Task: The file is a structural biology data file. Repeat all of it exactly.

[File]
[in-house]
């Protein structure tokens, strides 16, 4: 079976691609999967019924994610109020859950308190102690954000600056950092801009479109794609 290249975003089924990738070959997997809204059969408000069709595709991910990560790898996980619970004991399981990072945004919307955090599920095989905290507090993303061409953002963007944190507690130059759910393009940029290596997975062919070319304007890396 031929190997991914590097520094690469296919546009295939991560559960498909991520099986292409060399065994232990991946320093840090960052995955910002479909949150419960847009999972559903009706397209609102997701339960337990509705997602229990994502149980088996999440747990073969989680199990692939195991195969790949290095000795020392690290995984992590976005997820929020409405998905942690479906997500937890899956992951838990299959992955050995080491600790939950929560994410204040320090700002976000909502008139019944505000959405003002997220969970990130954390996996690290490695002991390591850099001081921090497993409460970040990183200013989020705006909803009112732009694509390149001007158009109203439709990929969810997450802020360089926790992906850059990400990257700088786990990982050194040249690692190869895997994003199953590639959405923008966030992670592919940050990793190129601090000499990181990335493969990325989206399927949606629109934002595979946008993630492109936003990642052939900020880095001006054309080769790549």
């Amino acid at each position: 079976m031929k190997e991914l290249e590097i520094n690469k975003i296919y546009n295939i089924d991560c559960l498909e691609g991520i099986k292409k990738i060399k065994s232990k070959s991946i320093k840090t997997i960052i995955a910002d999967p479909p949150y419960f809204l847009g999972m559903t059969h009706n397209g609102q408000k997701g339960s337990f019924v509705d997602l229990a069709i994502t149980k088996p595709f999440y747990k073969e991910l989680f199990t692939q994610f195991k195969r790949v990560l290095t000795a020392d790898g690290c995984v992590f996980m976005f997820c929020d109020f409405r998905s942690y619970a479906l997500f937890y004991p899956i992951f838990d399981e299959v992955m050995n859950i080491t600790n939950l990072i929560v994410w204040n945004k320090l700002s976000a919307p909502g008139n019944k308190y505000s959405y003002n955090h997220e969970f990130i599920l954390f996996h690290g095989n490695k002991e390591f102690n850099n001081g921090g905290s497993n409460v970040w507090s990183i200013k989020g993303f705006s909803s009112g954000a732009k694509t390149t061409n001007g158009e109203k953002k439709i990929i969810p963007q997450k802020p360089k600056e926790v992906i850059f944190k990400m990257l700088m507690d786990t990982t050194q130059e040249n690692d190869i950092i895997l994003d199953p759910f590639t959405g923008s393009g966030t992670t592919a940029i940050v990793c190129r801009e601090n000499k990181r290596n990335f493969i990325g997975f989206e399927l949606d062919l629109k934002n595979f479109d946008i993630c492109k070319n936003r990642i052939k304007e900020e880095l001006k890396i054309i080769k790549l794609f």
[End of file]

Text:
[in-house]
């Protein structure tokens, strides 16, 4: 079976691609999967019924994610109020859950308190102690954000600056950092801009479109794609 290249975003089924990738070959997997809204059969408000069709595709991910990560790898996980619970004991399981990072945004919307955090599920095989905290507090993303061409953002963007944190507690130059759910393009940029290596997975062919070319304007890396 031929190997991914590097520094690469296919546009295939991560559960498909991520099986292409060399065994232990991946320093840090960052995955910002479909949150419960847009999972559903009706397209609102997701339960337990509705997602229990994502149980088996999440747990073969989680199990692939195991195969790949290095000795020392690290995984992590976005997820929020409405998905942690479906997500937890899956992951838990299959992955050995080491600790939950929560994410204040320090700002976000909502008139019944505000959405003002997220969970990130954390996996690290490695002991390591850099001081921090497993409460970040990183200013989020705006909803009112732009694509390149001007158009109203439709990929969810997450802020360089926790992906850059990400990257700088786990990982050194040249690692190869895997994003199953590639959405923008966030992670592919940050990793190129601090000499990181990335493969990325989206399927949606629109934002595979946008993630492109936003990642052939900020880095001006054309080769790549």
């Amino acid at each position: 079976m031929k190997e991914l290249e590097i520094n690469k975003i296919y546009n295939i089924d991560c559960l498909e691609g991520i099986k292409k990738i060399k065994s232990k070959s991946i320093k840090t997997i960052i995955a910002d999967p479909p949150y419960f809204l847009g999972m559903t059969h009706n397209g609102q408000k997701g339960s337990f019924v509705d997602l229990a069709i994502t149980k088996p595709f999440y747990k073969e991910l989680f199990t692939q994610f195991k195969r790949v990560l290095t000795a020392d790898g690290c995984v992590f996980m976005f997820c929020d109020f409405r998905s942690y619970a479906l997500f937890y004991p899956i992951f838990d399981e299959v992955m050995n859950i080491t600790n939950l990072i929560v994410w204040n945004k320090l700002s976000a919307p909502g008139n019944k308190y505000s959405y003002n955090h997220e969970f990130i599920l954390f996996h690290g095989n490695k002991e390591f102690n850099n001081g921090g905290s497993n409460v970040w507090s990183i200013k989020g993303f705006s909803s009112g954000a732009k694509t390149t061409n001007g158009e109203k953002k439709i990929i969810p963007q997450k802020p360089k600056e926790v992906i850059f944190k990400m990257l700088m507690d786990t990982t050194q130059e040249n690692d190869i950092i895997l994003d199953p759910f590639t959405g923008s393009g966030t992670t592919a940029i940050v990793c190129r801009e601090n000499k990181r290596n990335f493969i990325g997975f989206e399927l949606d062919l629109k934002n595979f479109d946008i993630c492109k070319n936003r990642i052939k304007e900020e880095l001006k890396i054309i080769k790549l794609f």